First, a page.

Japan’s Labor Ministry is not hiding its confusion as the Tokyo Metropolitan Government and venture companies requested a deregulation of the Labor Standard Act. Japan has respected the “salaries in cash” principle for 70 years under the Labor Standard Act, however with the proliferation of digital money and salaries paid in cryptocurrencies, withdrawing money from a bank could increasingly be unnecessary, Nikkei reported.
Increasing Conversion to “Cashless” Trends Also Seems to Bring Controversy
The NSSZ (National Strategic Special Zone), which is designated by the national government based on the perspectives of boosting the international competitiveness of industry and promoting the creation of centers of international economic activities by giving priority to advancing structural reform of the economic system, together with Tokyo-based venture companies, reportedly requested a change in regulations.
On February 14, the government announced a plan to hold a national strategic advisory council to discuss making salary payments onto smartphones equipped with a prepaid card function, in specific zones. The government was aiming to improve convenience by remitting salaries onto a smartphone that can be used as a wallet. The whole idea was also intended to make it easier for foreign workers who have difficulty opening a bank account in Japan.
Wages have always been paid by cash payment under the Labor Standards Law. However, the Ministry of Health, Labor and Welfare, which is under the jurisdiction of this law, said it would consider concrete measures to protect the transfer of salary when the operator of the electronic money goes bankrupt.
Regional revitalization minister Hiroshi Kajiyama said at a press conference held on June 14, that during the Advisory Council of the NSSZ he received an interesting proposal for wage payment into a prepaid card, Nikkei reported.
Doreming Holding, which develops a software that can transfer salaries onto smartphones, reportedly made a presentation in front of Japan’s prime minister Shinzo Abe himself. “We developed a software that deregulates the current state regulation to enable digital payment of wages to electronic wallets on mobile smartphones,” the company said. “It should stimulate not only payment for foreigners, but it can also be used for consumption.”
Governor Koike’s Attention Was Caught as Japan Is Seeing an Increasing Number of Foreign Workers
Such discussion started in March this year, as the Tokyo Metropolitan government proposed the idea during the Advisory Council of the NSSZ. Yuriko Koike, the governor of Tokyo encountered the unfamiliar word of “payroll card.” In the U.S., such prepaid payroll card is expected to spread to over 12 million people by 2019. The payroll card is a card that can receive wages from a company without going through a bank account. Payroll prepaid cards are often used in the U.S. by companies with a large number of independent contractors. The introduction of such a card has also begun in African countries where many people do not have bank accounts in the first place.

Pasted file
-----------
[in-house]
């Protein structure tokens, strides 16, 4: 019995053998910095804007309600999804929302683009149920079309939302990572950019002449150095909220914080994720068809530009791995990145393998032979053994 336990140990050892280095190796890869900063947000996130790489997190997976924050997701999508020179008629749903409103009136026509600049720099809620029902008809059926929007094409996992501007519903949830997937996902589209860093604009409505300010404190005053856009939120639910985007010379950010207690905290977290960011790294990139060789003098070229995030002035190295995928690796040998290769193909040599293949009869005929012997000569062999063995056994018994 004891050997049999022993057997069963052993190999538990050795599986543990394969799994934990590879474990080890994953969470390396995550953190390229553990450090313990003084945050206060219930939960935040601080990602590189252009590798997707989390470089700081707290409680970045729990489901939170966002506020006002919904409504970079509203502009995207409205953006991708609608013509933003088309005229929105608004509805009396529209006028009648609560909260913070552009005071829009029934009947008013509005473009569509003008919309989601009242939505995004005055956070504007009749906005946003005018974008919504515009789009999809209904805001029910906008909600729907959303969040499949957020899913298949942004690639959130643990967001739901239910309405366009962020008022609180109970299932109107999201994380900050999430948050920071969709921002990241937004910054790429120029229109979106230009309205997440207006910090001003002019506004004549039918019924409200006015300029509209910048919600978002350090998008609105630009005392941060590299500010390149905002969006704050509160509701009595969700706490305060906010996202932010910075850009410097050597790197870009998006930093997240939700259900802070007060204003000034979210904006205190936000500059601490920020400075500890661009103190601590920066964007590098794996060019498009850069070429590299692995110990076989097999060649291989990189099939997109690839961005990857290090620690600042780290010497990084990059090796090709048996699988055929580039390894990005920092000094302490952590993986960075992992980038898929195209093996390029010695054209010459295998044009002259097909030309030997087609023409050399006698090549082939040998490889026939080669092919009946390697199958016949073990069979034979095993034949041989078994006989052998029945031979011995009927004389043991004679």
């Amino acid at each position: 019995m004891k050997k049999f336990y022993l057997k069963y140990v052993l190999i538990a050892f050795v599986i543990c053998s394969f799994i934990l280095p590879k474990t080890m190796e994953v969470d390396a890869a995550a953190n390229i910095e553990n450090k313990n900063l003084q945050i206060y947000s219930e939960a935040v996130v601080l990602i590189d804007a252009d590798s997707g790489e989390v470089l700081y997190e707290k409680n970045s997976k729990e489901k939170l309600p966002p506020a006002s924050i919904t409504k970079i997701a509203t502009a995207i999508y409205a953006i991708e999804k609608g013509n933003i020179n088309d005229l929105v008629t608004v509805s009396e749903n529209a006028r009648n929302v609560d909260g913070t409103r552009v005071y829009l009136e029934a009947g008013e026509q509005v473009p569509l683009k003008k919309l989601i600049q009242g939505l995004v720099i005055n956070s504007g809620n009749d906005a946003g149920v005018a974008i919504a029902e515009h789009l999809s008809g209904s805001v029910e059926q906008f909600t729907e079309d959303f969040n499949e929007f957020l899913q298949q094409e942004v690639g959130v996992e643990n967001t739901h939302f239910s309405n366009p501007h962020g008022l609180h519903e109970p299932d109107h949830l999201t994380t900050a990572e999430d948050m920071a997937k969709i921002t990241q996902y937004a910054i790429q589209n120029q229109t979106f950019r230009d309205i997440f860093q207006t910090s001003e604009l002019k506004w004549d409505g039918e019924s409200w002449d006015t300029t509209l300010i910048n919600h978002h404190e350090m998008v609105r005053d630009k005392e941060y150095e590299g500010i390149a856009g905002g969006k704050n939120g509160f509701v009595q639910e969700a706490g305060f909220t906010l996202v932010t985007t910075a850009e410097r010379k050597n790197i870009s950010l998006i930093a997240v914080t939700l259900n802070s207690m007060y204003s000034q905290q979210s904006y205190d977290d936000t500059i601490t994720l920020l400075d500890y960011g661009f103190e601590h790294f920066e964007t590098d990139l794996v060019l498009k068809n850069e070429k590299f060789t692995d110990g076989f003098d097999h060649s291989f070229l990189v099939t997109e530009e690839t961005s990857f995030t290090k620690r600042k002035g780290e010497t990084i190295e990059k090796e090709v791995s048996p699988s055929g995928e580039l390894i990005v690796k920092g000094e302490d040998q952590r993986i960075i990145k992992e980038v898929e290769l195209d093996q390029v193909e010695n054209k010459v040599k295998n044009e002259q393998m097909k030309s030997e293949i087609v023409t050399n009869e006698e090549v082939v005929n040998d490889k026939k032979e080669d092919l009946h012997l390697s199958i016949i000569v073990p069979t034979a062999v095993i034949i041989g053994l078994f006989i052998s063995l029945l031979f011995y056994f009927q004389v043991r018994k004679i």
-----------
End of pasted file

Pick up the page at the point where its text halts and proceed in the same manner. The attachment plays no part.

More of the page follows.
Employers are increasingly moving away from depositing paychecks into employees’ bank accounts, offering instead to add them to payroll cards.
Payroll cards are like debit cards, they allow employees to purchase goods and services or make cash withdrawals from ATMs. Unlike debit cards, though, there is no bank account tied to the card, and money is directly added to it by employers. In fact, employers are the only entities that can add funds to a payroll card account.
Foreigners working in Japan need to have an address in Japan and a residence card that covers the period of one year or more if they want to open a bank account. Due to a lack of manpower, Japan is increasingly developing a foreign workforce. According to the Ministry of Health, Labor and Welfare, as of October 2017, there has been 1,270,000 foreigners working in Japan, a number that increased by 18% since last year. “We have received many consultations from people not being able to open a payroll account in banks,” a Tokyo government official told Nikkei.
This Deregulation Debate Is Likely to Bring up Controversy Within the Government
Because the system would remove the need to transfer money into a bank account, it is expected that such project would accelerate the concept of “cashless-ness”, however the Ministry of Labor which would formulate such jurisdiction is extremely cautious.
The Labor Standards Law, enacted in 1947, regulates payroll transfers under Article 24 (1). As a general rule, it specifies that “the company puts cash in a salary ‘bag’ on payday and hands it to the employee.” Nowadays, bank transfers are the most common for wage payments, however digital money is not really considered yet.
GMO Internet group made payment in bitcoin as part of their salary options possible this spring. LINE distributes electronic money that can be used on smartphone settlements for employees as part of welfare benefit every month, separately from their salary.
The Ministry of Health, Labor and Welfare must be extremely careful in phrasing such law, as its main goal is to firstly protect the worker. If this deregulation is widely acknowledged, and payments other than cash payment can be made possible, it could allow black enterprises to abuse their employees by paying their salaries with a proprietary cryptocurrency in which the value could be doubtful.
What do you think of companies in Japan paying employees in crypto using a payroll card? Join the discussion in the comments section below!
Images courtesy of Shutterstock and Nikkei.
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